Heartbroken Laura Muir admitted to a costly slight miscalculation in her tactics after missing out on a first World Championship medal at 1,500m by seven hundredths of a second in London tonight.
Muir, 24, led at the halfway point and was always in contention for a medal but saw bronze snatched away when she was pipped on the line by controversial South African Caster Semenya.
It was another bitter blow for the Scot, who bounced back from seventh place at the Rio Olympics by winning double gold at the European Indoor Championships this year, and means Mo Farah’s 10,000m gold remains Britain’s only medal at this championships.
“It’s fourth, what can I say? I gave it everything I had but ran out of energy in the last 50m as they came past,” said Muir, whose preparations were hit by a stress fracture.
"Considering the disruption I had this year, I did all I could. I knew it was close. Everything happened so late in the race so I couldn't react. I was so close to getting a medal.”
Muir goes in the 5,000m later this week. Fellow Briton Laura Weightman was sixth as Kenyan Olympic champion Faith Kipyegon took gold ahead of American Jennifer Simpson.
On a frustrating night for British athletes, Olympic bronze medallist Sophie Hitchon failed to add to her Rio success, finishing seventh in the hammer as Poland’s Anita Wlodarczyk took gold.
The former ballet dancer from Burnley saved her best throw until last, but her effort of 72.32 was still more than a metre shy of making the podium.
“That crowd was absolutely amazing. I am just sorry I couldn’t produce something better for them,” said Hitchon.
“I did feel the pressure but it is more the pressure I put on myself to go out there and produce my best but I didn’t do that today.”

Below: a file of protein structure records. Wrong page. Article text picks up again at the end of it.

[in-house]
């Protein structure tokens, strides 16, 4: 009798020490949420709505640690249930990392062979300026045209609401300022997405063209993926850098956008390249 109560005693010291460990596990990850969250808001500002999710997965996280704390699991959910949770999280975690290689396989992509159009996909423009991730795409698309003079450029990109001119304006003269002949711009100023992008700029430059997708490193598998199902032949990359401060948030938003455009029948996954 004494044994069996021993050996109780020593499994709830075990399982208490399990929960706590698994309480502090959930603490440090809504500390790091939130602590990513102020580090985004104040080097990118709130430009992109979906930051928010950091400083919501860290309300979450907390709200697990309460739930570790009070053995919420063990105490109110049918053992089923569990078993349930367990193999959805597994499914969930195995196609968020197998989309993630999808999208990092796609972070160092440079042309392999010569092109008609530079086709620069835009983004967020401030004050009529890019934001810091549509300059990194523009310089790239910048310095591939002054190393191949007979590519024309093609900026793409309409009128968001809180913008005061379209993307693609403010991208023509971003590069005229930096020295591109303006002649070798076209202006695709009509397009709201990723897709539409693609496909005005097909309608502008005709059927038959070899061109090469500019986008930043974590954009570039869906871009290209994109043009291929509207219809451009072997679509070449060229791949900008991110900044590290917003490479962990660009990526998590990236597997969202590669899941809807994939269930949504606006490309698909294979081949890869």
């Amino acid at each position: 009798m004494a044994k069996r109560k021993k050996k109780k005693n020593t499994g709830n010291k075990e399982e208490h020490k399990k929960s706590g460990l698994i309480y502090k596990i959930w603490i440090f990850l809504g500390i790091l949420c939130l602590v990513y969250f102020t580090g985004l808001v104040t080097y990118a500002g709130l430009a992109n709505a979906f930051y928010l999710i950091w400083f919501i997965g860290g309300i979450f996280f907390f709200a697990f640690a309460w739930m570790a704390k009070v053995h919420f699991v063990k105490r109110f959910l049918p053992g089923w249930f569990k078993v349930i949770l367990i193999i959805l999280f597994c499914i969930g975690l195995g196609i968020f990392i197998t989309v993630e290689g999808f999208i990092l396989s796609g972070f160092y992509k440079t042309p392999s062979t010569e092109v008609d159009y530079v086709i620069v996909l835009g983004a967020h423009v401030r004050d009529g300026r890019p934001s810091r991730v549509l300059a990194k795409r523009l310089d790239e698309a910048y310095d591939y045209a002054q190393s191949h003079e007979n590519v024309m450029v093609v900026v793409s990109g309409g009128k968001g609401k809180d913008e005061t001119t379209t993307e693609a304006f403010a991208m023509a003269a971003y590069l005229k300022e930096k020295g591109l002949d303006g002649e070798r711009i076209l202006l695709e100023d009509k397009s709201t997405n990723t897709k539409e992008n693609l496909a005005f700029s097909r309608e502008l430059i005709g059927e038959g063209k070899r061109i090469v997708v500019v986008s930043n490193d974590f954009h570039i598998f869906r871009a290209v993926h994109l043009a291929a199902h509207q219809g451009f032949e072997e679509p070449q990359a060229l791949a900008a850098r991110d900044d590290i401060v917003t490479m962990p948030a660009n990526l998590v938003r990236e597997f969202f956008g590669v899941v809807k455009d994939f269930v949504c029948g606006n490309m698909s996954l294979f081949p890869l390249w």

There was more for home fans to cheer in the men’s 200m, with Nethaneel Mitchell-Blake leading a trio of British qualifiers for Wednesday’s semi-finals. He won his heat in 20.08 seconds, the second fastest time of the first round.
Danny Talbot also progressed after mustering a personal best of 20.16 seconds from lane eight. He finished just one thousandth of a second behind Olympic 400m champions Wayde van Niekerk in their heat.
Zharnel Hughes finished a comparatively disappointing fourth in his first round race but qualified among the fastest losers.
Jamaican Omar McLeod added the world title to his Olympic gold in the 110m hurdles. Russian Sergey Shubenkov, competing as an authorised neutral athlete, took silver ahead of Hungarian Balazs Baji.
Great Britain team captain Eilidh Doyle finished third in her 400m hurdles heat to reach the semi-finals. She was joined by Meghan Beesley, who was sixth in her heat but one of the fastest losers.
Jack Green missed out on a place in the final of the men's 400m hurdles, finishing fourth in his semi-final.